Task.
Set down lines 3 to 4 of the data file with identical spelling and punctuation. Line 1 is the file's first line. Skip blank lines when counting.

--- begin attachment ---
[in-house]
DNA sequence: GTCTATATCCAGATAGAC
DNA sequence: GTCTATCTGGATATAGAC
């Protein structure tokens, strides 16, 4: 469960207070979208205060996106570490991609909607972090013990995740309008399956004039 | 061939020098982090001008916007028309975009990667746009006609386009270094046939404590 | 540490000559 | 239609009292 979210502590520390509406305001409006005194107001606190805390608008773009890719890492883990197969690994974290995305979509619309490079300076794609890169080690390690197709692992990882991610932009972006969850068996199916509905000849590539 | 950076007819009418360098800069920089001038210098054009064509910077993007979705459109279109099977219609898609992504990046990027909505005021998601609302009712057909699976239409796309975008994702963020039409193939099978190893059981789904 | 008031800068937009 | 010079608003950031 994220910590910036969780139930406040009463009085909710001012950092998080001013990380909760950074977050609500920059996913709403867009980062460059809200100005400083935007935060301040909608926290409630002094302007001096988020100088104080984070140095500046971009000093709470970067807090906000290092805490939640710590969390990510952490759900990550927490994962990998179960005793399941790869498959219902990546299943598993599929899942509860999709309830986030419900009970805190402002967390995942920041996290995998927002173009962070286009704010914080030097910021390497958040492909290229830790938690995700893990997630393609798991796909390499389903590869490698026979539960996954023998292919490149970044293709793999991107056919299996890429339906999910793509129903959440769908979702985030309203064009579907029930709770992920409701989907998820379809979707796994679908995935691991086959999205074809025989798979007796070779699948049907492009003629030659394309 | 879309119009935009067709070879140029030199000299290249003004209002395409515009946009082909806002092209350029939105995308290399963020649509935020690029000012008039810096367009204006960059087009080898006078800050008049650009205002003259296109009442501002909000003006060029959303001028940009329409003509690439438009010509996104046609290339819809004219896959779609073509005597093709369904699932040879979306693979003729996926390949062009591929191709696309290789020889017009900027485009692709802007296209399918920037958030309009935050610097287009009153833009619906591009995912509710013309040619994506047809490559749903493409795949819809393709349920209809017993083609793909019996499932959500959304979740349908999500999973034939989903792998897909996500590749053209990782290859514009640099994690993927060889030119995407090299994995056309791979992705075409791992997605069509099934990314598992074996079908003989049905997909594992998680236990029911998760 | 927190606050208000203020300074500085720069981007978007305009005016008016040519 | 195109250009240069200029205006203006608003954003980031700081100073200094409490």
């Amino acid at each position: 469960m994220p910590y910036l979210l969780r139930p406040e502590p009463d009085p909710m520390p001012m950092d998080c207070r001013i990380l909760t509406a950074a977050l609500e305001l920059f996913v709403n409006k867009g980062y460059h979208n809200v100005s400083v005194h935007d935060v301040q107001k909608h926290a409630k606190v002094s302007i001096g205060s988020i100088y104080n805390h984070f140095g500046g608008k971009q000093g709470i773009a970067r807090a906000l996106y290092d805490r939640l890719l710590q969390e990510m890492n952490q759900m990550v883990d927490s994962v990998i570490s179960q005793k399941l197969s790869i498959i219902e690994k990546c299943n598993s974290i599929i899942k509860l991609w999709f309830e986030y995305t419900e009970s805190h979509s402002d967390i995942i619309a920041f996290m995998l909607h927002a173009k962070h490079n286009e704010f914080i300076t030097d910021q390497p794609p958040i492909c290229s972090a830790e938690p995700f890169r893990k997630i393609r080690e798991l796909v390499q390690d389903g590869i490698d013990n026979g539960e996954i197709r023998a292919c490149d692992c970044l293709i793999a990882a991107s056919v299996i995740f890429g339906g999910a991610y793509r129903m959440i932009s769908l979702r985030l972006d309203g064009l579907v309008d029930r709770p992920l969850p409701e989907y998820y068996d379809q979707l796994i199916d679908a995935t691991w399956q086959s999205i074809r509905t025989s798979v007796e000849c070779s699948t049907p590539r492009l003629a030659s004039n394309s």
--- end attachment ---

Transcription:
DNA sequence: GTCTATCTGGATATAGAC
């Protein structure tokens, strides 16, 4: 469960207070979208205060996106570490991609909607972090013990995740309008399956004039 | 061939020098982090001008916007028309975009990667746009006609386009270094046939404590 | 540490000559 | 239609009292 979210502590520390509406305001409006005194107001606190805390608008773009890719890492883990197969690994974290995305979509619309490079300076794609890169080690390690197709692992990882991610932009972006969850068996199916509905000849590539 | 950076007819009418360098800069920089001038210098054009064509910077993007979705459109279109099977219609898609992504990046990027909505005021998601609302009712057909699976239409796309975008994702963020039409193939099978190893059981789904 | 008031800068937009 | 010079608003950031 994220910590910036969780139930406040009463009085909710001012950092998080001013990380909760950074977050609500920059996913709403867009980062460059809200100005400083935007935060301040909608926290409630002094302007001096988020100088104080984070140095500046971009000093709470970067807090906000290092805490939640710590969390990510952490759900990550927490994962990998179960005793399941790869498959219902990546299943598993599929899942509860999709309830986030419900009970805190402002967390995942920041996290995998927002173009962070286009704010914080030097910021390497958040492909290229830790938690995700893990997630393609798991796909390499389903590869490698026979539960996954023998292919490149970044293709793999991107056919299996890429339906999910793509129903959440769908979702985030309203064009579907029930709770992920409701989907998820379809979707796994679908995935691991086959999205074809025989798979007796070779699948049907492009003629030659394309 | 879309119009935009067709070879140029030199000299290249003004209002395409515009946009082909806002092209350029939105995308290399963020649509935020690029000012008039810096367009204006960059087009080898006078800050008049650009205002003259296109009442501002909000003006060029959303001028940009329409003509690439438009010509996104046609290339819809004219896959779609073509005597093709369904699932040879979306693979003729996926390949062009591929191709696309290789020889017009900027485009692709802007296209399918920037958030309009935050610097287009009153833009619906591009995912509710013309040619994506047809490559749903493409795949819809393709349920209809017993083609793909019996499932959500959304979740349908999500999973034939989903792998897909996500590749053209990782290859514009640099994690993927060889030119995407090299994995056309791979992705075409791992997605069509099934990314598992074996079908003989049905997909594992998680236990029911998760 | 927190606050208000203020300074500085720069981007978007305009005016008016040519 | 195109250009240069200029205006203006608003954003980031700081100073200094409490």